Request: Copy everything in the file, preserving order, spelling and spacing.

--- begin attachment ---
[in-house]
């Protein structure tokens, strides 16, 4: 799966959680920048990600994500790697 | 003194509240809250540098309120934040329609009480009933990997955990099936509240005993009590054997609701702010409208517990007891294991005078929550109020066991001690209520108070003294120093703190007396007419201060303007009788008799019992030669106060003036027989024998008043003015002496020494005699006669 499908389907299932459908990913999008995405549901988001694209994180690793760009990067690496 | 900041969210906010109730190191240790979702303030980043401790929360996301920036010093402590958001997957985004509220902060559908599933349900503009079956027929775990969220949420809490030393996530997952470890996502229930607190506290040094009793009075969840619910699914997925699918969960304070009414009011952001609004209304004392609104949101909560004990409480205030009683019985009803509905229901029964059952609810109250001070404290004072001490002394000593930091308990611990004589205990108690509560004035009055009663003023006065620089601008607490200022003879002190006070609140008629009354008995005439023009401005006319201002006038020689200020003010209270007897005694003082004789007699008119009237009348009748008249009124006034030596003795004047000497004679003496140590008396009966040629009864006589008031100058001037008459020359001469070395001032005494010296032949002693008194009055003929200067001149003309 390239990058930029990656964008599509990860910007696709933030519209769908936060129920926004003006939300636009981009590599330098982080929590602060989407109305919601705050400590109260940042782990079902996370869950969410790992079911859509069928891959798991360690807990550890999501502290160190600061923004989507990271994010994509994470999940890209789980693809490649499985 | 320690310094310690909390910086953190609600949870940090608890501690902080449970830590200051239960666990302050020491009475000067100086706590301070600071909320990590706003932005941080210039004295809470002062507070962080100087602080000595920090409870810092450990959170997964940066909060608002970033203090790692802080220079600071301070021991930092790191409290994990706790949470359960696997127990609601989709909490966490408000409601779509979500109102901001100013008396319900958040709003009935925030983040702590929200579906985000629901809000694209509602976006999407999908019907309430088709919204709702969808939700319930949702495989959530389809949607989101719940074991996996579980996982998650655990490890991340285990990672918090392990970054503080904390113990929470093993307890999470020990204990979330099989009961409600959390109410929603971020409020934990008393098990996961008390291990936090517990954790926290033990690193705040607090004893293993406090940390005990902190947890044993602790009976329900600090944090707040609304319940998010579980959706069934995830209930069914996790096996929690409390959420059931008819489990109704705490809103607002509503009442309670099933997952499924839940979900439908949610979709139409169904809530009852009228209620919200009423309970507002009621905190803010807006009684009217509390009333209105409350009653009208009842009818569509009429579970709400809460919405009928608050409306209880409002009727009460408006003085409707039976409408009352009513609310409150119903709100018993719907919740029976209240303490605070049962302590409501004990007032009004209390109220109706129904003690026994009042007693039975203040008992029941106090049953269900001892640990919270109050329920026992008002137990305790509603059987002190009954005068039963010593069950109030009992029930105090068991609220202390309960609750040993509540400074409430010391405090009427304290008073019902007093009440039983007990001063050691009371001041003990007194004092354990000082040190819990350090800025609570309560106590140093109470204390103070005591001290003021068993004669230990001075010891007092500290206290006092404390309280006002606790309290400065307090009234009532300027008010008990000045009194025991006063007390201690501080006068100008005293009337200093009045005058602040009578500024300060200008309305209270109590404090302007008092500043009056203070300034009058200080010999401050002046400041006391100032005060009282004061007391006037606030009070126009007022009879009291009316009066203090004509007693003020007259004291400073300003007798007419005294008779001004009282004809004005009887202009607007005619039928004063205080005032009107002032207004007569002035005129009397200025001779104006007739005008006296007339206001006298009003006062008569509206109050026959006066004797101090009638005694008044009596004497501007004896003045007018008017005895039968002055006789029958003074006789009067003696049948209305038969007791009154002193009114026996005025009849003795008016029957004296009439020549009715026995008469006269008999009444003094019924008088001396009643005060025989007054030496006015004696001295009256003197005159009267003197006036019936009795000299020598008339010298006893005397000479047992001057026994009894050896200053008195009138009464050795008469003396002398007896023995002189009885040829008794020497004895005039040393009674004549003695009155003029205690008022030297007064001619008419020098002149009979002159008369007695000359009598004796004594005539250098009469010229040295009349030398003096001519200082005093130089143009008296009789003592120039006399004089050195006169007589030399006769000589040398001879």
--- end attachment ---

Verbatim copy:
[in-house]
């Protein structure tokens, strides 16, 4: 799966959680920048990600994500790697 | 003194509240809250540098309120934040329609009480009933990997955990099936509240005993009590054997609701702010409208517990007891294991005078929550109020066991001690209520108070003294120093703190007396007419201060303007009788008799019992030669106060003036027989024998008043003015002496020494005699006669 499908389907299932459908990913999008995405549901988001694209994180690793760009990067690496 | 900041969210906010109730190191240790979702303030980043401790929360996301920036010093402590958001997957985004509220902060559908599933349900503009079956027929775990969220949420809490030393996530997952470890996502229930607190506290040094009793009075969840619910699914997925699918969960304070009414009011952001609004209304004392609104949101909560004990409480205030009683019985009803509905229901029964059952609810109250001070404290004072001490002394000593930091308990611990004589205990108690509560004035009055009663003023006065620089601008607490200022003879002190006070609140008629009354008995005439023009401005006319201002006038020689200020003010209270007897005694003082004789007699008119009237009348009748008249009124006034030596003795004047000497004679003496140590008396009966040629009864006589008031100058001037008459020359001469070395001032005494010296032949002693008194009055003929200067001149003309 390239990058930029990656964008599509990860910007696709933030519209769908936060129920926004003006939300636009981009590599330098982080929590602060989407109305919601705050400590109260940042782990079902996370869950969410790992079911859509069928891959798991360690807990550890999501502290160190600061923004989507990271994010994509994470999940890209789980693809490649499985 | 320690310094310690909390910086953190609600949870940090608890501690902080449970830590200051239960666990302050020491009475000067100086706590301070600071909320990590706003932005941080210039004295809470002062507070962080100087602080000595920090409870810092450990959170997964940066909060608002970033203090790692802080220079600071301070021991930092790191409290994990706790949470359960696997127990609601989709909490966490408000409601779509979500109102901001100013008396319900958040709003009935925030983040702590929200579906985000629901809000694209509602976006999407999908019907309430088709919204709702969808939700319930949702495989959530389809949607989101719940074991996996579980996982998650655990490890991340285990990672918090392990970054503080904390113990929470093993307890999470020990204990979330099989009961409600959390109410929603971020409020934990008393098990996961008390291990936090517990954790926290033990690193705040607090004893293993406090940390005990902190947890044993602790009976329900600090944090707040609304319940998010579980959706069934995830209930069914996790096996929690409390959420059931008819489990109704705490809103607002509503009442309670099933997952499924839940979900439908949610979709139409169904809530009852009228209620919200009423309970507002009621905190803010807006009684009217509390009333209105409350009653009208009842009818569509009429579970709400809460919405009928608050409306209880409002009727009460408006003085409707039976409408009352009513609310409150119903709100018993719907919740029976209240303490605070049962302590409501004990007032009004209390109220109706129904003690026994009042007693039975203040008992029941106090049953269900001892640990919270109050329920026992008002137990305790509603059987002190009954005068039963010593069950109030009992029930105090068991609220202390309960609750040993509540400074409430010391405090009427304290008073019902007093009440039983007990001063050691009371001041003990007194004092354990000082040190819990350090800025609570309560106590140093109470204390103070005591001290003021068993004669230990001075010891007092500290206290006092404390309280006002606790309290400065307090009234009532300027008010008990000045009194025991006063007390201690501080006068100008005293009337200093009045005058602040009578500024300060200008309305209270109590404090302007008092500043009056203070300034009058200080010999401050002046400041006391100032005060009282004061007391006037606030009070126009007022009879009291009316009066203090004509007693003020007259004291400073300003007798007419005294008779001004009282004809004005009887202009607007005619039928004063205080005032009107002032207004007569002035005129009397200025001779104006007739005008006296007339206001006298009003006062008569509206109050026959006066004797101090009638005694008044009596004497501007004896003045007018008017005895039968002055006789029958003074006789009067003696049948209305038969007791009154002193009114026996005025009849003795008016029957004296009439020549009715026995008469006269008999009444003094019924008088001396009643005060025989007054030496006015004696001295009256003197005159009267003197006036019936009795000299020598008339010298006893005397000479047992001057026994009894050896200053008195009138009464050795008469003396002398007896023995002189009885040829008794020497004895005039040393009674004549003695009155003029205690008022030297007064001619008419020098002149009979002159008369007695000359009598004796004594005539250098009469010229040295009349030398003096001519200082005093130089143009008296009789003592120039006399004089050195006169007589030399006769000589040398001879």